This Is Why You re My Best Friend

O C T. 1 3, 20 1 1 By RYAN O'CONNELL

We¶re best friends because you get it. I¶m not sure what that means (it¶s all so vague) but whatever it is, you have it. I don¶t need to explain anything to you or worry if you¶ll get the joke. You already got it and are on your way to making the next one. Thanks, babe! You really make socializing a lot easier for me. We¶re best friends because you love me even when I¶m terrible. It¶s easy to love someone when they¶re doing well, it¶s easy when there¶s nothing but happiness and good vibes. The real challenge comes when everything is crap. You¶re not a fun person to be around, people are screening your number and you¶re a damn social pariah. But you don¶t care. Even at my most Carrie Bradshaw, you¶re still down to get brunch with me and talk about dicks. We¶re best friends because I can take you anywhere and you¶ll adapt. Whether it¶s the chicest party or some insufferable family gathering, you¶ll deal with it like a champ. I don¶t have to worry about leaving you alone or keeping you entertained. You go do your thing. I do mine. Let¶s meet back at the bar in an hour.

Surfaces changes mean nothing to us. maybe you are and that¶s fine. You¶re my best friend because you¶re not afraid to call me out on my crap or disagree with me. The important thing is that you keep it to yourself like a best friend should. I always know that you make sense and that this makes sense. We¶re best friends because you don¶t get resentful or jealous if I get into a relationship or land an amazing job. Your honesty is so damn refreshing albeit a bitter pill to swallow sometimes. We don¶t need common interests in order to connect.We¶re best friends because you never make me uncomfortable. I mean. We¶re best friends because you make feel less alone in this psycho. You¶ll tell me things that I need to hear but everyone else is too afraid to tell me. We¶re best friends because we can go for long stretches of time without talking and it won¶t damage the relationship. We always pick up where we left off. Not you though. flaky world. You could become a vegan who goes by Moonshadow and attends Burning Man. and I would still feel closer to you than anyone else. I can¶t get away with anything when I¶m with you. It¶s amazing how often . I¶ve felt unsure about them. We don¶t need a mutual love of music or sports or whatever to keep us together. I think about most of my friends and realize that they¶ve made me feel weird at some point in our friendship. Whether it¶s from an awkward silence or an off-color remark.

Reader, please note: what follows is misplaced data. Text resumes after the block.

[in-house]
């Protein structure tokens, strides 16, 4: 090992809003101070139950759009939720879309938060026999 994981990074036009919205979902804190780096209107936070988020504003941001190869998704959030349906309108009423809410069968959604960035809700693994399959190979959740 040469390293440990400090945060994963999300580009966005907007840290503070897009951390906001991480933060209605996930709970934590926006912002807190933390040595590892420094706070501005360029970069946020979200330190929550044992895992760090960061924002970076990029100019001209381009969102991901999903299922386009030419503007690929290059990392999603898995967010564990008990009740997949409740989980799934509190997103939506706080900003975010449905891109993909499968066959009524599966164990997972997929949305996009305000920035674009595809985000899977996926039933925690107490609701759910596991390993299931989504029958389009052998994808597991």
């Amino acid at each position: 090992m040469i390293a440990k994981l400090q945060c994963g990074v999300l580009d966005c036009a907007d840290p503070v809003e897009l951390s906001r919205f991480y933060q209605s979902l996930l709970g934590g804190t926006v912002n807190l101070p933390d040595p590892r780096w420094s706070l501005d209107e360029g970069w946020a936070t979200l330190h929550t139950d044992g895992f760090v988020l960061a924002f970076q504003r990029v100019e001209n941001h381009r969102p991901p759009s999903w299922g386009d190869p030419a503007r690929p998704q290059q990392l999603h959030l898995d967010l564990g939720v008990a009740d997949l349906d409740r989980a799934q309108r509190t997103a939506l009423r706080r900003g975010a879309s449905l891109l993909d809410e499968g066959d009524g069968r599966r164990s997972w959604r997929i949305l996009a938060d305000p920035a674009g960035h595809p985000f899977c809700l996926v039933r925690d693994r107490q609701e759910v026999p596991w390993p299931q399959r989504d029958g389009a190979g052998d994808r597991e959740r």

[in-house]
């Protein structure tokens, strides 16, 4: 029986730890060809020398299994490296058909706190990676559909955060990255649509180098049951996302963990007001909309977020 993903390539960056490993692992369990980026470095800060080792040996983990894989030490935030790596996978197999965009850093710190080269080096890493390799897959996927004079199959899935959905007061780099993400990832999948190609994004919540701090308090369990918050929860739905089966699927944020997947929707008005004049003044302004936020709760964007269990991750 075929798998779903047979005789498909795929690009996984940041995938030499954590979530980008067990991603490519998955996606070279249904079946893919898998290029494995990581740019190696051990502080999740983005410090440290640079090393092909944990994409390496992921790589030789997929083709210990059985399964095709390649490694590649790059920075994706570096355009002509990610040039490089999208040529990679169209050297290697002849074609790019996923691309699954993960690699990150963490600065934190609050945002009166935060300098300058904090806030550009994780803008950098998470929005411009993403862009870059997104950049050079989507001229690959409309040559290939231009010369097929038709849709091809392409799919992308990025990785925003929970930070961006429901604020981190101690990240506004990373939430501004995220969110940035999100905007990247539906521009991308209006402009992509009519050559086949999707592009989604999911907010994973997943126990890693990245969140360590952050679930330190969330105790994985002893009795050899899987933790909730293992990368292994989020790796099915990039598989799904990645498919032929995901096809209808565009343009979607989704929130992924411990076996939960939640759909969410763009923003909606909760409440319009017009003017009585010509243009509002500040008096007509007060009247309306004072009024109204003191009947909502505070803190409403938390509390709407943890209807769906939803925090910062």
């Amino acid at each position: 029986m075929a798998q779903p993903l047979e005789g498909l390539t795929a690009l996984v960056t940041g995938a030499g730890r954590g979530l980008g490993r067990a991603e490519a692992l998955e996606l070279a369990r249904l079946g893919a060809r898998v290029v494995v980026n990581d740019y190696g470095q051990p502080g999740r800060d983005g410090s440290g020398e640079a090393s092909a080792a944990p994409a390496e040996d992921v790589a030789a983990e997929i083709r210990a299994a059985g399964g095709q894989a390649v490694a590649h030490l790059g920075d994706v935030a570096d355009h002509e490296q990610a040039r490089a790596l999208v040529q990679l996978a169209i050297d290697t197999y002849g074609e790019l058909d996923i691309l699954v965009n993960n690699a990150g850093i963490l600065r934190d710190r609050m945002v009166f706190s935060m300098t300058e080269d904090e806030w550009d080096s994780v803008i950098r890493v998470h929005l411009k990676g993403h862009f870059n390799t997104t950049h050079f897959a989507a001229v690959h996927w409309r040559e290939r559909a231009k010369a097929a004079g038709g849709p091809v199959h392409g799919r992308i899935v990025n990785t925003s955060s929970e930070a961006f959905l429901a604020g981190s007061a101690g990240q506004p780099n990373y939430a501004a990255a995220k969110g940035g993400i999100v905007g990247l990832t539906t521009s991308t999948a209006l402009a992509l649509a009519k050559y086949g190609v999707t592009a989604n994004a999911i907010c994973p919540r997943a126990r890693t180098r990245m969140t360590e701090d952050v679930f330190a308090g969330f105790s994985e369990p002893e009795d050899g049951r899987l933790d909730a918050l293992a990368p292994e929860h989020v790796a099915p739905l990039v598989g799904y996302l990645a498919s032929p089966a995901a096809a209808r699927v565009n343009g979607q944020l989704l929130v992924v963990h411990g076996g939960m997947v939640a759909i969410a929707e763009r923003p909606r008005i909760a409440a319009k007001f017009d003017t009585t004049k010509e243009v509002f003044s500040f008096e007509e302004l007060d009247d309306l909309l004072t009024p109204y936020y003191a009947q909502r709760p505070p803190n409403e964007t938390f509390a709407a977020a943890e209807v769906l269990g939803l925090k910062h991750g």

Why I Write by George Orwell Gangrel. but there was a gap of five years on either side.e. and I soon developed disagreeable mannerisms which made me unpopular throughout my schooldays. I knew that when I grew up I should be a writer. or fail to understand the words that are coming out of your mouth. And that someone is you. and I barely saw my father before I was eight. Nevertheless the volume of serious ² i. I was the middle child of can feel disconnected from people. It¶s amazing how many people can betray you. There¶s someone else. I knew that I had a facility with words and a power of facing unpleasant facts. it¶s a burst of reassurance that I¶m not the only who looks at the world this way. seriously intended ² writing which I produced all through my childhood and boyhood would not amount to half a . Between the ages of about seventeen and twenty-four I tried to abandon this idea. but I did so with the consciousness that I was outraging my true nature and that sooner or later I should have to settle down and write books. I had the lonely child's habit of making up stories and holding conversations with imaginary persons. perhaps the age of five or six. [No. When I see you. and I think from the very start my literary ambitions were mixed up with the feeling of being isolated and undervalued. Summer] 1946 From a very early age. and I felt that this created a sort of private world in which I could get my own back for my failure in everyday life. 4. For this and other reasons I was somewhat lonely.